Tuesday, January 09, 2007

dis-ease # 2 and a comment

This is what's passing for an early January winter morning here in the Adirondack north country. Photographed comfortably in a t-shirt and shoes without socks, although I did find it necessary to tuck the Polaroid print in my armpit - Cold Weather Polaroid Development Technique # 1.

Comment on a tempest in a teapot - Much is being made on a number of blogs about a very minor difference of photography opinion between Alec Soth and Robert Polidori.

The point of contention, such as it is, revolves around the absence of people in Polidori's Katrina book, After the Flood - Soth wants people, Polidori does not. Soth did not actually state that he wanted people in Polidori's Katrina photographs. Basically, what he seems to want is Katrina photographs with more emphasis on Katrina's people-oriented tragedy - "If we are going to have images from events like Katrina in our galleries, museums and libraries (as I think we must), I hope they aren’t limited to stiff, large-format photography."

It seems that (amongst other things) Polidori took umbrage at the phrase "stiff, large-format photography" and posted a response on Soth's blog and the rest will be fast-disappearing history in the blogosphere.

What I find interesting about the whole deal is 2-fold:

#1 fold) The affair is unbelievably tame when judged by some of the Great Battles of the Literary Titans of the past century. If the blogosphere wants a battle (see # 2 fold), and it seems that it does, I want to see blog-batants get it on in the fashion of Gore Vidal v. Wm. F. Buckley circa 1968 wherein verbal and nearly physical combat were joined. In one exchange Vidal called Buckley a "pro-crypto Nazi", to which a visibly livid Buckley replied: "Now listen, you queer. Stop calling me a crypto Nazi, or I'll sock you in the goddamn face and you'll stay plastered." Now that's a difference of opinion. Ahh, the good old days.

#2 fold) One thing I've learned from my time spent on online forums/blogs is that, protestations to the contrary, everybody loves a fight/flame war. Consider this - In typical blog fashion, a very popular blog about photography - The Online Photographer goes about its daily business and generates a very modest number of comments, especially so when judged against its daily traffic - 6,000 page views a day. I can't tell you what the over all average number of comments per post is but, on the latest 15 posts in January, there 136 comments for an average of under 10 comments per post.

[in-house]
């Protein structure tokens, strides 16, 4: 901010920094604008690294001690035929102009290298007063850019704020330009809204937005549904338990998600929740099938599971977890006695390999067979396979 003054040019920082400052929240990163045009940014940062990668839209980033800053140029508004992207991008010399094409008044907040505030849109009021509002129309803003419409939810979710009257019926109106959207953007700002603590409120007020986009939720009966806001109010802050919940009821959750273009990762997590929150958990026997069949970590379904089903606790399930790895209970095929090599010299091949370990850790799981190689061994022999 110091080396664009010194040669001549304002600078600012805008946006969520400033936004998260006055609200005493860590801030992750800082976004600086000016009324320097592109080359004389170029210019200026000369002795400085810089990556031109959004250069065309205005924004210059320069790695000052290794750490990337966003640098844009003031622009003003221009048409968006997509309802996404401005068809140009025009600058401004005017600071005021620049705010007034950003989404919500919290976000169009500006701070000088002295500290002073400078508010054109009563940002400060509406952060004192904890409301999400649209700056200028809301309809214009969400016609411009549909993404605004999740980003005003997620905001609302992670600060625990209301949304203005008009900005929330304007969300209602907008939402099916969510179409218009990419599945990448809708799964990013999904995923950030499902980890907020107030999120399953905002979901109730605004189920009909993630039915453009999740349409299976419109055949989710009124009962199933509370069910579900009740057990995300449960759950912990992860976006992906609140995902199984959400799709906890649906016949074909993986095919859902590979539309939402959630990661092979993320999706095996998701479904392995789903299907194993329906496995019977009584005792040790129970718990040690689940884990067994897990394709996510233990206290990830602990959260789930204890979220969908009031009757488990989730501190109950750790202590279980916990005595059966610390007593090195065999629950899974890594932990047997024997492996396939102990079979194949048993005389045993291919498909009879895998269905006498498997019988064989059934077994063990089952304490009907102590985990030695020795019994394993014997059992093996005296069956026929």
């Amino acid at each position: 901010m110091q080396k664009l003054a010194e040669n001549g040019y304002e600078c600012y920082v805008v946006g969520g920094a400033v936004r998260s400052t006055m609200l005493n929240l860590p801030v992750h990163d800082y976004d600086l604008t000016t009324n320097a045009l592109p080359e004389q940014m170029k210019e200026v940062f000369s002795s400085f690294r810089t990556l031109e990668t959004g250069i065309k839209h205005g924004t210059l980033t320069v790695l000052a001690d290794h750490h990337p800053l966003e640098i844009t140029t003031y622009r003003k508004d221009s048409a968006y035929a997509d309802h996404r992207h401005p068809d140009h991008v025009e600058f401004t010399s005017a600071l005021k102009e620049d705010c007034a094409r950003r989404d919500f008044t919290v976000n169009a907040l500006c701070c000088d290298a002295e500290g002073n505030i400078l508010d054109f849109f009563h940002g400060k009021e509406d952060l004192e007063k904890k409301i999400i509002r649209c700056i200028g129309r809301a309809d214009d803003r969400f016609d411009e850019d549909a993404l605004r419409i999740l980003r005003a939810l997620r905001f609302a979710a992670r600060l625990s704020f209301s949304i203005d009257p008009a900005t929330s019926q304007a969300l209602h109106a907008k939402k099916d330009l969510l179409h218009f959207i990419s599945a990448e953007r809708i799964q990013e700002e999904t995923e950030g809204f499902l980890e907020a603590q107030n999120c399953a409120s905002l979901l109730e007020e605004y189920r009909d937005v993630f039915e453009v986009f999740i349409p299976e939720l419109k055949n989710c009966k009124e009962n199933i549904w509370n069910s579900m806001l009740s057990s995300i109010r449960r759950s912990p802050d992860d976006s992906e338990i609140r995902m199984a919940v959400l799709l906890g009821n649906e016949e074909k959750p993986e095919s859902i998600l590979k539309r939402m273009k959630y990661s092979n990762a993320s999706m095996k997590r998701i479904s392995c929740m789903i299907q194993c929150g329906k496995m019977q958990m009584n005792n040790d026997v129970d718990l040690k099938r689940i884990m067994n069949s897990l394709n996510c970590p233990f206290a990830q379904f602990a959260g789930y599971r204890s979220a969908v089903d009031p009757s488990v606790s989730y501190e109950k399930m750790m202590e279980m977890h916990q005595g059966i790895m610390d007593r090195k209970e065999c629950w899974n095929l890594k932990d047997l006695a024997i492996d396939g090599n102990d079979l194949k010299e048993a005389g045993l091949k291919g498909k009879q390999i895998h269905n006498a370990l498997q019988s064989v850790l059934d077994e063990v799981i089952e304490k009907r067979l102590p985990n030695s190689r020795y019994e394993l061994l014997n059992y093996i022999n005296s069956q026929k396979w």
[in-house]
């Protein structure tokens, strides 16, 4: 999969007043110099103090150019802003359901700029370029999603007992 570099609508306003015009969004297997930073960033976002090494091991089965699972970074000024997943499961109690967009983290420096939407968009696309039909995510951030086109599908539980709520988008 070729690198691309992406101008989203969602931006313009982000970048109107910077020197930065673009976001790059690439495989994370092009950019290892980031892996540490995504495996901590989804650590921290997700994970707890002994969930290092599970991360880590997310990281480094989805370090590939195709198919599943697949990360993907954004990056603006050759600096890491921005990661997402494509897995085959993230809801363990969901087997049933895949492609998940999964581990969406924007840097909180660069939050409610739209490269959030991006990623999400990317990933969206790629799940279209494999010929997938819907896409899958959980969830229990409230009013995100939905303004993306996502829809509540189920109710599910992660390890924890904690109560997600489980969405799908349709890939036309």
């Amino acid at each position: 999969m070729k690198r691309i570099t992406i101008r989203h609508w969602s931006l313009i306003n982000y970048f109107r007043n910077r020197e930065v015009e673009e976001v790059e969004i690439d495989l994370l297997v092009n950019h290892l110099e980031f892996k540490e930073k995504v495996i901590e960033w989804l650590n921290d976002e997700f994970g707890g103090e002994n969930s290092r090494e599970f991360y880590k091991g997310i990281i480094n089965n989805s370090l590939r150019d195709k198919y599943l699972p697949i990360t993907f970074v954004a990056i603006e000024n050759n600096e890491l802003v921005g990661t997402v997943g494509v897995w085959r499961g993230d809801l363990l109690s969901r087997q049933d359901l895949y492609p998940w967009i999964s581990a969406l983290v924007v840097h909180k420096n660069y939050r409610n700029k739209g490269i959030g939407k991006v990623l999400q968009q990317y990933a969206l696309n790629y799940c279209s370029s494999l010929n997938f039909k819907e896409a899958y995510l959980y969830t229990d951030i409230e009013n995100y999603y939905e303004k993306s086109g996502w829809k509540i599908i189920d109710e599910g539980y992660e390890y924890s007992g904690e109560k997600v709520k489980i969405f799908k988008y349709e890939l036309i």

Leverage that average against the 31 comments on what turned out to be a controversial topic, T.O.P. Photographer of the Year 2006 post. Note also that commenting was "closed" at 31 comments and who knows how many comments weren't allowed (comments on T.O.P. are allowed only after moderator review). The bruhaha spead out across the blogospere in a manner similar to that of the Soth/Polidori thing.

Also consider this - On an online nature photography forum where I was known as an enfant terrible (because of my passionately held and expressed views on photography), my photography posts garnered a relative handful of comments unless they were accompanied by a passionate statement of one kind or another. Then, all hell would break loose. Out came the flame-throwers and comments and views soared.

It seems that most people love a fight. So much so that, if I wanted to increase the number of comments here on The Landscapist, it would seem wise to start a war of words with someone or about something. Even though the web, and blogs in particular, are a 2-way highway, it's a pity that more people don't respond to thoughtful ideas. I guess, as Thoreau opined, it's just part of human nature that most people live lives of quiet desperation, unless, of course, there is rage or anger at the fore.


Anonymous Kent Wiley said...

People definitely love an argument, a train crash, controversy, drama, conflict. And so true what you say: "...it's a pity that more people don't respond to thoughtful ideas." It requires thought, rather than an emotional response - which is what most of the Jill Greenberg comments at TOP consisted of. The discussion at Soth's site is far more sedate, and if you will, thoughtful.

But what the hell, Mark, you're probably about due for some fireworks here at the Landscapist. Why don't you see what you can stir up, and get those comment web stats up?

BTW - I thought it was Walker Percy who wrote of people living lives of "quiet desperation." Wait, no, it might have been Percy writing about Kierkegaard... Damn, am I going to have to go read a book to find out?

1/10/2007 03:39:00 AM  
Anonymous Jim Jirka said...

I have just been enjoying your "polaroids".

They have that wonderful, thoughtful quality that shows in all your images.

I just soak in the nuances of light and that subtle composition they have. Just by viewing I learn a great deal. Just no need for words.

1/10/2007 06:43:00 PM  
Anonymous Anonymous said...

In my opinion, your photos would be alot better if they included people.

The Wife

1/10/2007 07:03:00 PM  
Blogger gravitas et nugalis said...

thanks for the comment Alec...er...I mean...Dear

1/10/2007 07:08:00 PM  

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